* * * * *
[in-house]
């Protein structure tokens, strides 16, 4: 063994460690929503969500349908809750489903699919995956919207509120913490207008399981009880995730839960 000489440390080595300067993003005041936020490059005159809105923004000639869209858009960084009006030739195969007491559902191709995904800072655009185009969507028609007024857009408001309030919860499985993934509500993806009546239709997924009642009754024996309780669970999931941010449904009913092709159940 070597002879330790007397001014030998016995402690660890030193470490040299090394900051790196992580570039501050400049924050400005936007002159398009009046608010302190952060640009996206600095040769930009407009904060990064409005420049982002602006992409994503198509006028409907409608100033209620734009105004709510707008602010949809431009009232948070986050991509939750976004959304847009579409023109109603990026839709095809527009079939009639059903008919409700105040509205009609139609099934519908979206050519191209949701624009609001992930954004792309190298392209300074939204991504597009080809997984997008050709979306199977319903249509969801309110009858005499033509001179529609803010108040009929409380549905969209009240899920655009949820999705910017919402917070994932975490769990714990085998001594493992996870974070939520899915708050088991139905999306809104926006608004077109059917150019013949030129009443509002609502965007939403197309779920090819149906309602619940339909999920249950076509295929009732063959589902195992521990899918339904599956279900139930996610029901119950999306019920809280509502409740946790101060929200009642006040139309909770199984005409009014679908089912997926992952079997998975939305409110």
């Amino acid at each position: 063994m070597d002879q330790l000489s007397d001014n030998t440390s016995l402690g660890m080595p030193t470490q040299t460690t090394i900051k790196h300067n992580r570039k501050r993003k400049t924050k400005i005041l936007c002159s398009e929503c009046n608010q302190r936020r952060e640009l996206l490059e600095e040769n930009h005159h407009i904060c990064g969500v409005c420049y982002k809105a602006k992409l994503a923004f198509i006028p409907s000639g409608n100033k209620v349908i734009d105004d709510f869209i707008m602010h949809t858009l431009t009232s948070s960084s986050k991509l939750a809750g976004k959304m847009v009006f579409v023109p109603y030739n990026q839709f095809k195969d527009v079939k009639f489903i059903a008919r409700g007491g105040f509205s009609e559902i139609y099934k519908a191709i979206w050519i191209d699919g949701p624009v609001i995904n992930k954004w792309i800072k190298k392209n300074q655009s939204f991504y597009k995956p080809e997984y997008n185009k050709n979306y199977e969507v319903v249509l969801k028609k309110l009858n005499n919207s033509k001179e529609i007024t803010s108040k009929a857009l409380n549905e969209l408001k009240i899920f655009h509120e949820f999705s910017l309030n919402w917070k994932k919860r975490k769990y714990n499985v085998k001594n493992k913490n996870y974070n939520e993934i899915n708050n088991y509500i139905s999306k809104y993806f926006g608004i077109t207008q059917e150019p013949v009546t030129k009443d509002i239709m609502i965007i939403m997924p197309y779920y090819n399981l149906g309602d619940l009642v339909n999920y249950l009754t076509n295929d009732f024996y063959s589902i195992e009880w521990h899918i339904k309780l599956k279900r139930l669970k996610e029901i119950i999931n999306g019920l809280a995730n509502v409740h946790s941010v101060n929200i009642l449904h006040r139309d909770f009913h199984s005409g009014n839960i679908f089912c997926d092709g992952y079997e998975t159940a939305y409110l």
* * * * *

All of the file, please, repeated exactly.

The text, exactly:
[in-house]
């Protein structure tokens, strides 16, 4: 063994460690929503969500349908809750489903699919995956919207509120913490207008399981009880995730839960 000489440390080595300067993003005041936020490059005159809105923004000639869209858009960084009006030739195969007491559902191709995904800072655009185009969507028609007024857009408001309030919860499985993934509500993806009546239709997924009642009754024996309780669970999931941010449904009913092709159940 070597002879330790007397001014030998016995402690660890030193470490040299090394900051790196992580570039501050400049924050400005936007002159398009009046608010302190952060640009996206600095040769930009407009904060990064409005420049982002602006992409994503198509006028409907409608100033209620734009105004709510707008602010949809431009009232948070986050991509939750976004959304847009579409023109109603990026839709095809527009079939009639059903008919409700105040509205009609139609099934519908979206050519191209949701624009609001992930954004792309190298392209300074939204991504597009080809997984997008050709979306199977319903249509969801309110009858005499033509001179529609803010108040009929409380549905969209009240899920655009949820999705910017919402917070994932975490769990714990085998001594493992996870974070939520899915708050088991139905999306809104926006608004077109059917150019013949030129009443509002609502965007939403197309779920090819149906309602619940339909999920249950076509295929009732063959589902195992521990899918339904599956279900139930996610029901119950999306019920809280509502409740946790101060929200009642006040139309909770199984005409009014679908089912997926992952079997998975939305409110």
């Amino acid at each position: 063994m070597d002879q330790l000489s007397d001014n030998t440390s016995l402690g660890m080595p030193t470490q040299t460690t090394i900051k790196h300067n992580r570039k501050r993003k400049t924050k400005i005041l936007c002159s398009e929503c009046n608010q302190r936020r952060e640009l996206l490059e600095e040769n930009h005159h407009i904060c990064g969500v409005c420049y982002k809105a602006k992409l994503a923004f198509i006028p409907s000639g409608n100033k209620v349908i734009d105004d709510f869209i707008m602010h949809t858009l431009t009232s948070s960084s986050k991509l939750a809750g976004k959304m847009v009006f579409v023109p109603y030739n990026q839709f095809k195969d527009v079939k009639f489903i059903a008919r409700g007491g105040f509205s009609e559902i139609y099934k519908a191709i979206w050519i191209d699919g949701p624009v609001i995904n992930k954004w792309i800072k190298k392209n300074q655009s939204f991504y597009k995956p080809e997984y997008n185009k050709n979306y199977e969507v319903v249509l969801k028609k309110l009858n005499n919207s033509k001179e529609i007024t803010s108040k009929a857009l409380n549905e969209l408001k009240i899920f655009h509120e949820f999705s910017l309030n919402w917070k994932k919860r975490k769990y714990n499985v085998k001594n493992k913490n996870y974070n939520e993934i899915n708050n088991y509500i139905s999306k809104y993806f926006g608004i077109t207008q059917e150019p013949v009546t030129k009443d509002i239709m609502i965007i939403m997924p197309y779920y090819n399981l149906g309602d619940l009642v339909n999920y249950l009754t076509n295929d009732f024996y063959s589902i195992e009880w521990h899918i339904k309780l599956k279900r139930l669970k996610e029901i119950i999931n999306g019920l809280a995730n509502v409740h946790s941010v101060n929200i009642l449904h006040r139309d909770f009913h199984s005409g009014n839960i679908f089912c997926d092709g992952y079997e998975t159940a939305y409110l």